Security policy analysis in a trust management environment




Reith, Mark Gerald

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Trust management is a scalable and flexible form of access control that relies heavily on delegation techniques. While these techniques may be necessary in large or decentralized systems, stakeholders need an analysis methodology and automated tools for reasoning about who will have access to their resources today as well as in the future. When an access control policy fails to satisfy the policy author's security objectives, tools should provide information that demonstrate how and why the failure occurred. Such information is useful in that it may assist policy authors in constructing policies that satisfy security objectives, which support policy authoring and maintenance. This dissertation presents a collection of reduction, optimization, and verification techniques useful in determining whether security properties are satisfied by RT policies. We provide proofs of correctness for each of the reductions and implement them in a tool called RT-SPACE. Furthermore, we demonstrate the degree of effectiveness and efficiency the techniques provide through empirical evaluation of a collection of manually and randomly constructed problem instances. While the type of analysis problem we examine is intractable in the general case, we demonstrate that our reduction and optimization techniques are able to reduce many problem instances to a form that can be automatically verified.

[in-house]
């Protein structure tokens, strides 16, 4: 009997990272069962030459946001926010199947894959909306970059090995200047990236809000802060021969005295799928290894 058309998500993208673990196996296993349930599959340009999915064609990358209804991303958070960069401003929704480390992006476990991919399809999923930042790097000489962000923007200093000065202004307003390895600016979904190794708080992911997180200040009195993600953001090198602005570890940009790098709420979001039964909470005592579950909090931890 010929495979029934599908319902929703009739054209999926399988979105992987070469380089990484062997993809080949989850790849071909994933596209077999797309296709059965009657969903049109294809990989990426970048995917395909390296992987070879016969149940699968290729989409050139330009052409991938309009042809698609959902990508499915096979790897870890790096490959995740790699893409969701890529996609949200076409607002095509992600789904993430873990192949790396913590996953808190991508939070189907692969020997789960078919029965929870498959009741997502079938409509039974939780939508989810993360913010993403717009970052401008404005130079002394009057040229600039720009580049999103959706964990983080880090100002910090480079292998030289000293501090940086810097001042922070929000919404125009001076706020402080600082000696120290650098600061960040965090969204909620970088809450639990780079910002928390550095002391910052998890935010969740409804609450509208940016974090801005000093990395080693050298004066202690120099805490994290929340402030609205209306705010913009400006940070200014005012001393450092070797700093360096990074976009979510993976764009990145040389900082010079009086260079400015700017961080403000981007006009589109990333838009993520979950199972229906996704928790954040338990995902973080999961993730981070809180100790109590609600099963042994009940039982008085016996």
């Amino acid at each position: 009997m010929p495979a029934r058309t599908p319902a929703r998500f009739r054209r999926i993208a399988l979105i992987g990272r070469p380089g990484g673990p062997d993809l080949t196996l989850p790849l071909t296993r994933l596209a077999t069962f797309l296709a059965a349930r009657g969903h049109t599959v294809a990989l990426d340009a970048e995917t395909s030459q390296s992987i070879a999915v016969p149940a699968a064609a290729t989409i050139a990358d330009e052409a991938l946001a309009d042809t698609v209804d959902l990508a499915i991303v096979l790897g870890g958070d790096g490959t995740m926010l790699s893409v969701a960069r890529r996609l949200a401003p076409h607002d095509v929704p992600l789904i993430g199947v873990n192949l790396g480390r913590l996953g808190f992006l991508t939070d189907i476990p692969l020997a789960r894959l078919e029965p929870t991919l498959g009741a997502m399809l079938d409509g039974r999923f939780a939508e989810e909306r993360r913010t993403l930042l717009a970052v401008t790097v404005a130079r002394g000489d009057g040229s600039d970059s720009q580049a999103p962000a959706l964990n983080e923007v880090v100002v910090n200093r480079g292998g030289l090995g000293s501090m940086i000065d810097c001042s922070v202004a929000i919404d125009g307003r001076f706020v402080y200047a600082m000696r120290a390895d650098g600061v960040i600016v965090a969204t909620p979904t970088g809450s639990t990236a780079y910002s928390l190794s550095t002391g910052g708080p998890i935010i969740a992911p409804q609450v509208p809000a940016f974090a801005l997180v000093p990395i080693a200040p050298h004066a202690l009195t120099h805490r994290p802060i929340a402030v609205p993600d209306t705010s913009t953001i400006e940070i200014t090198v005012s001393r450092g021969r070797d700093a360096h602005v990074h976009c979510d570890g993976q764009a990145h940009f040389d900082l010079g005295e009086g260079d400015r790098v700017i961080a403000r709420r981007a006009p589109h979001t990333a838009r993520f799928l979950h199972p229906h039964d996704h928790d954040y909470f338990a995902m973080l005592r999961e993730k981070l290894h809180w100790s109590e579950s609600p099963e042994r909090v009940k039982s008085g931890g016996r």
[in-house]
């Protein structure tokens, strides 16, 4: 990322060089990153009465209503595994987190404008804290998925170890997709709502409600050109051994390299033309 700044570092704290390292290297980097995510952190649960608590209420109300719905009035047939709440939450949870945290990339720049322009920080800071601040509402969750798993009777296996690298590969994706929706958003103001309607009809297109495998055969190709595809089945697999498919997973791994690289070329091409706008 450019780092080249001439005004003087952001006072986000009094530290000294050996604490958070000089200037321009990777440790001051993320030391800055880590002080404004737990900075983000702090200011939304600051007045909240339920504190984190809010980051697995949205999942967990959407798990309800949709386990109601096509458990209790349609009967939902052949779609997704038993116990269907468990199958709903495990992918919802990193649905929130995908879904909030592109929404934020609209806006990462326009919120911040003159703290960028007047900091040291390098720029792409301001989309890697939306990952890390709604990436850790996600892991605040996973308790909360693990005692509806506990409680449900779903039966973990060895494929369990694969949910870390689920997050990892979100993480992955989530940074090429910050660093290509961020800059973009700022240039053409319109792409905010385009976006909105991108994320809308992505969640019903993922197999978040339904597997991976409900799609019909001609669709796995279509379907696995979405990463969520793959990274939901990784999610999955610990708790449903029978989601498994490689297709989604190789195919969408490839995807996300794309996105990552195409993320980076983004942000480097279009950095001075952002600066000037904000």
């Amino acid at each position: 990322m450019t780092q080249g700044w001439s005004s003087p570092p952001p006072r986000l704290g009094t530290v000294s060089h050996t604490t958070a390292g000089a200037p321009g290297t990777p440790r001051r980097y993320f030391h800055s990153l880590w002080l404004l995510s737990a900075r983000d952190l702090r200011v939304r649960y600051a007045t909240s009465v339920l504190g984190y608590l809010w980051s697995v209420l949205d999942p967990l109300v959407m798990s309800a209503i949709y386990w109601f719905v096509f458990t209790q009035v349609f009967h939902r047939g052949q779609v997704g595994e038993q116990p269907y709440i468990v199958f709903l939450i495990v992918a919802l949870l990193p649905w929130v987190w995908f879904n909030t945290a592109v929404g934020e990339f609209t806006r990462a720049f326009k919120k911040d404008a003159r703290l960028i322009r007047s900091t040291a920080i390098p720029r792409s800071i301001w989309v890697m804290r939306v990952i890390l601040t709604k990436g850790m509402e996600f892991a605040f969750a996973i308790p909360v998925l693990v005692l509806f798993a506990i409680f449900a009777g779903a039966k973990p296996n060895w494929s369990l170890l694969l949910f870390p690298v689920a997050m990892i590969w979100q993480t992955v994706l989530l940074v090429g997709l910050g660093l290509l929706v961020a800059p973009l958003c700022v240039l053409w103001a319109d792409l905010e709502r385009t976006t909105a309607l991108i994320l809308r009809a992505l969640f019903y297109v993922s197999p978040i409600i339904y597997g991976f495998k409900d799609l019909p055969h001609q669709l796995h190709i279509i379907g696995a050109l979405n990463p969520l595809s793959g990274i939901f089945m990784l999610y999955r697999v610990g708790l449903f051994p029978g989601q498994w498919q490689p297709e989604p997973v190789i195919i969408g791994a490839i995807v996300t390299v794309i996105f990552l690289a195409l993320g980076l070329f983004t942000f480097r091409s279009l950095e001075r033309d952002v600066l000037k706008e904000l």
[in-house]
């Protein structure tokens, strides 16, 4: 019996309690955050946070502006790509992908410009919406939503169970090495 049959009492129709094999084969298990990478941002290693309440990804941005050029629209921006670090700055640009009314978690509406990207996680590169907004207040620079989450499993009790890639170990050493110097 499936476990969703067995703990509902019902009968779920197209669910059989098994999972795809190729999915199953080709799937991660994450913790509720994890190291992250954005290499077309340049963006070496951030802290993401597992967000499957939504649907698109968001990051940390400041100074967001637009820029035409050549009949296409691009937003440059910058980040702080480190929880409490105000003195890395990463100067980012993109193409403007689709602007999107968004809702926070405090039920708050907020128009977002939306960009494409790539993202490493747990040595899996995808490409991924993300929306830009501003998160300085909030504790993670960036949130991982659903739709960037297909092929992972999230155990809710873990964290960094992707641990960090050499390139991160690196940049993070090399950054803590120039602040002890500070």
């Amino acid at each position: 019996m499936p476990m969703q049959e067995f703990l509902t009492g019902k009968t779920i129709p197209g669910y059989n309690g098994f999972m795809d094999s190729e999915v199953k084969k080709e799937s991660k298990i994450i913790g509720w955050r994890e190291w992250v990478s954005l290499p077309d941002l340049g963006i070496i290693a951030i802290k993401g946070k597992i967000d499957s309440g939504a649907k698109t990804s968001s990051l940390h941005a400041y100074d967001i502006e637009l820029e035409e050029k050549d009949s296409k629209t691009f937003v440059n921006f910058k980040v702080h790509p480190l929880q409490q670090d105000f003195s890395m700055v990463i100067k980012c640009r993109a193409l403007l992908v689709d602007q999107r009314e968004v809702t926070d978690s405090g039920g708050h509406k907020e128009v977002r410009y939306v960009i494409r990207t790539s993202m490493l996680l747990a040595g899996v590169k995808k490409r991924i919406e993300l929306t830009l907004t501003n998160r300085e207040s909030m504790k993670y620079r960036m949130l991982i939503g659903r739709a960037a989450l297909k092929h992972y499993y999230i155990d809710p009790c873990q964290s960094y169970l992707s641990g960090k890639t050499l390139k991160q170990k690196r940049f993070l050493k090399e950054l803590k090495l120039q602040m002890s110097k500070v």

This work is significant because it bridges the early theoretical work with the practical concerns of analyzing security objectives in trust management. First, it identifies several techniques for reducing a prohibitively expensive problem instance into a form that can be evaluated using model checking. Second, through the leverage of symbolic model checking we are able to evaluate non-trivial problem instances and produce counterexamples in the case that the policy fails to satisfy the desired security property. This information is critical as it provides stakeholders insight to policy correction. Finally, we implement our framework as a tool that can be reviewed by other researchers. The summation of this work is a framework that advances our understanding of techniques that provide decisive answers to access control questions for the purpose of ensuring security on today's information systems.


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Access Control, Information Security, Model Checking, Trust Management, Verification



Computer Science